Diagnosed with Common Variable Immune Deficiency at 62
July 21, 2014
My medical journey began in 2009, when I was 62, but I didn’t have real answers for another two years. After months of severe abdominal issues, my gastroenterologist diagnosed lymphocytic colitis, a chronic disease. After months of rest, diet change and medication, I was finally feeling well again when I had a sinus infection that required antibiotics.
After only a few days on the medication, I was hospitalized with C. difficile. After five days in isolation and two types of treatment, I was discharged. It took months before I started to feel well again. At one of my follow-up appointments with my gastroenterologist, I asked if these problems could be a result of an immune deficiency. Although he didn’t think so, he referred me to an immunologist. Shortly afterward, I became the patient of a wonderful, caring and highly trained immunologist. Many immunologists also are allergy specialists, as mine is.
After a series of blood tests, my immunologist explained that my immune system was non-existent. He told me I had a chronic disease, Common Variable Immune Deficiency (CVID), which weakens the body’s ability to fight disease, results in serious fatigue, and can have a variety of other effects, often upper respiratory and gastrointestinal, which vary in severity from person to person. Sometimes the pneumonia vaccine can jump start the immune system. Unfortunately it didn’t do that for me.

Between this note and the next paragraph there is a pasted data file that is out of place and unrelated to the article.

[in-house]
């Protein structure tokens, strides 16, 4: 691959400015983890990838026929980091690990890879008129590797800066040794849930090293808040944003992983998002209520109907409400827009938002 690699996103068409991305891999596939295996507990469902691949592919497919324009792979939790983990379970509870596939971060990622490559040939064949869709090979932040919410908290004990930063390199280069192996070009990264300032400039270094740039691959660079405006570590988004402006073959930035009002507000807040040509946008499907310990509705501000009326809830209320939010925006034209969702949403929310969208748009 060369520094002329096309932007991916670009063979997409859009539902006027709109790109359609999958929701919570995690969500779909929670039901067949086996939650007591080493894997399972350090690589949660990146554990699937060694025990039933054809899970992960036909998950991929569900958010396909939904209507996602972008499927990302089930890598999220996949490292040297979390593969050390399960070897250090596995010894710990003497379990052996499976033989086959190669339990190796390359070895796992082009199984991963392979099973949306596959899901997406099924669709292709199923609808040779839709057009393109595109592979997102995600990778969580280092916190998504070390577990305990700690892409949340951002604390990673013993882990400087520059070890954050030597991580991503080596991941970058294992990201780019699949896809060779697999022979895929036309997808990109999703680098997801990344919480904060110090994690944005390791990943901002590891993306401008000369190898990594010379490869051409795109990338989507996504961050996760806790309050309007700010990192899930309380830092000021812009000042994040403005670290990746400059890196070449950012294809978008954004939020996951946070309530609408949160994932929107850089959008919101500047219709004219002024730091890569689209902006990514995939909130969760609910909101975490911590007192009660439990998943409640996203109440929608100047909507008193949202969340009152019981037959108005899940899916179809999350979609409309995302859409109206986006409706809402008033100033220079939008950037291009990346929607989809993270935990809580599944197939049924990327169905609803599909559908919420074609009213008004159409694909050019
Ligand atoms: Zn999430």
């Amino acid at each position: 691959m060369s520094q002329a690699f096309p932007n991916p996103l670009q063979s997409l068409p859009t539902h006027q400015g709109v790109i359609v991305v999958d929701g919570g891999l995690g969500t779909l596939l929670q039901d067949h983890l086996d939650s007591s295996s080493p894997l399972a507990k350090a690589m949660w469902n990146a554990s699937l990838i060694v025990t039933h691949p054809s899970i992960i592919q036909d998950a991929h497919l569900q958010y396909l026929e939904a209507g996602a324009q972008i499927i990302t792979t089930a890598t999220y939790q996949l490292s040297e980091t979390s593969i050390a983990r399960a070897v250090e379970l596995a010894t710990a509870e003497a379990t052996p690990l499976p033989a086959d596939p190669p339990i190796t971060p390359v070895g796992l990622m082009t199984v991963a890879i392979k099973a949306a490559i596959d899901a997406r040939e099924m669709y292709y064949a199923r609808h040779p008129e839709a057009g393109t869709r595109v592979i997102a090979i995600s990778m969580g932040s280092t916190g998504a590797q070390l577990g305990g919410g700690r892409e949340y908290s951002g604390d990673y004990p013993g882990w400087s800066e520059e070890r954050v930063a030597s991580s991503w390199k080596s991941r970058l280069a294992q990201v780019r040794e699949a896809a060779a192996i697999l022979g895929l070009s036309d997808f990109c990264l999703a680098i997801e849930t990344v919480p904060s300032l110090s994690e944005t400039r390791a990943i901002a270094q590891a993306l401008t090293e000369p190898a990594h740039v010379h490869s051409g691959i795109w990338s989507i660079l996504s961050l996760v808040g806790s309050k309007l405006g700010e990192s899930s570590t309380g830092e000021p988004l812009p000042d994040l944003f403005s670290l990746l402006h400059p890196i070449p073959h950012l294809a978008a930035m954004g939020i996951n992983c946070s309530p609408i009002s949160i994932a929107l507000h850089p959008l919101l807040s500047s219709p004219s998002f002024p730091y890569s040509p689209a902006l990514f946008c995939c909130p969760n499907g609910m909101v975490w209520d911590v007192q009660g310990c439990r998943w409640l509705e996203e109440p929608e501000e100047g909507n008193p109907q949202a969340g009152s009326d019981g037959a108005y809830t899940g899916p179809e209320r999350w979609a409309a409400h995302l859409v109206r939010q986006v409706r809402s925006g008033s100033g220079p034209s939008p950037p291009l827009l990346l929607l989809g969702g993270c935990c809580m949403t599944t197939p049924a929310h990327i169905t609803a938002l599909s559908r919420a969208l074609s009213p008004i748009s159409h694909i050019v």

Next, my immunologist offered two options that would help but not cure me. One was to take a low dose of antibiotics for the rest of my life. The other was to receive intravenous immunoglobulin (IVIG) monthly for the rest of my life. After a great deal of research and discussions with my family physician, I opted for the latter and began infusions. Am I well? No. But I am far better than I was. I have improved because of having an excellent immunologist and knowing how to take care of myself.
I now know that my immune “tank” often feels empty about a week before I am due for another infusion, particularly in times of stress. I know that I must eat and sleep well and the see the doctor immediately if I feel I have any infection. Although my life expectancy likely will not be affected because I was diagnosed before too much damage was done, I cannot look forward to the quality of life I once had expected. People who have been ill repeatedly will understand what it is like to finally have a name for what is wrong with them and know that they can get help!
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